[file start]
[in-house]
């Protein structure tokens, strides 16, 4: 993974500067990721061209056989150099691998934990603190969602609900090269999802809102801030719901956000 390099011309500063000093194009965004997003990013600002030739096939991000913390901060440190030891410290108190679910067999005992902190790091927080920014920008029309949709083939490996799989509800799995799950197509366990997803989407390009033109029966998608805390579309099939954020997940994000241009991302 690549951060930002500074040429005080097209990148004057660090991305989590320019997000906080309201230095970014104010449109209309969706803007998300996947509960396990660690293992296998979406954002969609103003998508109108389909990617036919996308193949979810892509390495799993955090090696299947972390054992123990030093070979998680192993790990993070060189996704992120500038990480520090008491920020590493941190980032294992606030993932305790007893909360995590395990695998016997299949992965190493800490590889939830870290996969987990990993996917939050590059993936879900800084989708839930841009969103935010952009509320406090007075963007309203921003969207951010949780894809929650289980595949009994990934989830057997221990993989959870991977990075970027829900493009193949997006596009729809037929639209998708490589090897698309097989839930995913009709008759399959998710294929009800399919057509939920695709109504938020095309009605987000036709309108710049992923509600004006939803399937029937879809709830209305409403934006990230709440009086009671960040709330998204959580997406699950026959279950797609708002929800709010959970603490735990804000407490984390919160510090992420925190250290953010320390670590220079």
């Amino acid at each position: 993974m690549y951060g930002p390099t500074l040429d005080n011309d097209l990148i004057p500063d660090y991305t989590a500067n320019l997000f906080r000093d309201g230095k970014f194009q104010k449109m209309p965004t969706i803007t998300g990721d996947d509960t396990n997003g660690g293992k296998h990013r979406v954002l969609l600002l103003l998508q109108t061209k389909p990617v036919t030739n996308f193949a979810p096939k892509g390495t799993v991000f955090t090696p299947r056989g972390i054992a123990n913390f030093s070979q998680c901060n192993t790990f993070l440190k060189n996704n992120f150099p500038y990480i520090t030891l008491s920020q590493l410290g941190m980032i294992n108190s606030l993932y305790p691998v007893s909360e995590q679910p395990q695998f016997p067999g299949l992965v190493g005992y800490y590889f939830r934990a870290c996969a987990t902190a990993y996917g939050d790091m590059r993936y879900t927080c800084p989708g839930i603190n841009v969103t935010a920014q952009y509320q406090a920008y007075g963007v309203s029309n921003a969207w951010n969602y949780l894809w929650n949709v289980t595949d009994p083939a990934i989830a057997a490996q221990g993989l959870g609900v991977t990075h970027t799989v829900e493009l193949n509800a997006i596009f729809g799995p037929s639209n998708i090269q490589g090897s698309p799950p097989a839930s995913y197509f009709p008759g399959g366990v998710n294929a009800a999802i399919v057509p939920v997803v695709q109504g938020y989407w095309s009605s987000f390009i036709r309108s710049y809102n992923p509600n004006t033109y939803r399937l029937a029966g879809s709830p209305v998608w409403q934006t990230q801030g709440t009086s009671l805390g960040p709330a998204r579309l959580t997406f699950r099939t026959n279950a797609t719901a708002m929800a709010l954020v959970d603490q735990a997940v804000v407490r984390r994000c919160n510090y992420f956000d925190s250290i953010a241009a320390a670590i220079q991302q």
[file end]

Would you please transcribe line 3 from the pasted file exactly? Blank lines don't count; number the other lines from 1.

């Amino acid at each position: 993974m690549y951060g930002p390099t500074l040429d005080n011309d097209l990148i004057p500063d660090y991305t989590a500067n320019l997000f906080r000093d309201g230095k970014f194009q104010k449109m209309p965004t969706i803007t998300g990721d996947d509960t396990n997003g660690g293992k296998h990013r979406v954002l969609l600002l103003l998508q109108t061209k389909p990617v036919t030739n996308f193949a979810p096939k892509g390495t799993v991000f955090t090696p299947r056989g972390i054992a123990n913390f030093s070979q998680c901060n192993t790990f993070l440190k060189n996704n992120f150099p500038y990480i520090t030891l008491s920020q590493l410290g941190m980032i294992n108190s606030l993932y305790p691998v007893s909360e995590q679910p395990q695998f016997p067999g299949l992965v190493g005992y800490y590889f939830r934990a870290c996969a987990t902190a990993y996917g939050d790091m590059r993936y879900t927080c800084p989708g839930i603190n841009v969103t935010a920014q952009y509320q406090a920008y007075g963007v309203s029309n921003a969207w951010n969602y949780l894809w929650n949709v289980t595949d009994p083939a990934i989830a057997a490996q221990g993989l959870g609900v991977t990075h970027t799989v829900e493009l193949n509800a997006i596009f729809g799995p037929s639209n998708i090269q490589g090897s698309p799950p097989a839930s995913y197509f009709p008759g399959g366990v998710n294929a009800a999802i399919v057509p939920v997803v695709q109504g938020y989407w095309s009605s987000f390009i036709r309108s710049y809102n992923p509600n004006t033109y939803r399937l029937a029966g879809s709830p209305v998608w409403q934006t990230q801030g709440t009086s009671l805390g960040p709330a998204r579309l959580t997406f699950r099939t026959n279950a797609t719901a708002m929800a709010l954020v959970d603490q735990a997940v804000v407490r984390r994000c919160n510090y992420f956000d925190s250290i953010a241009a320390a670590i220079q991302q």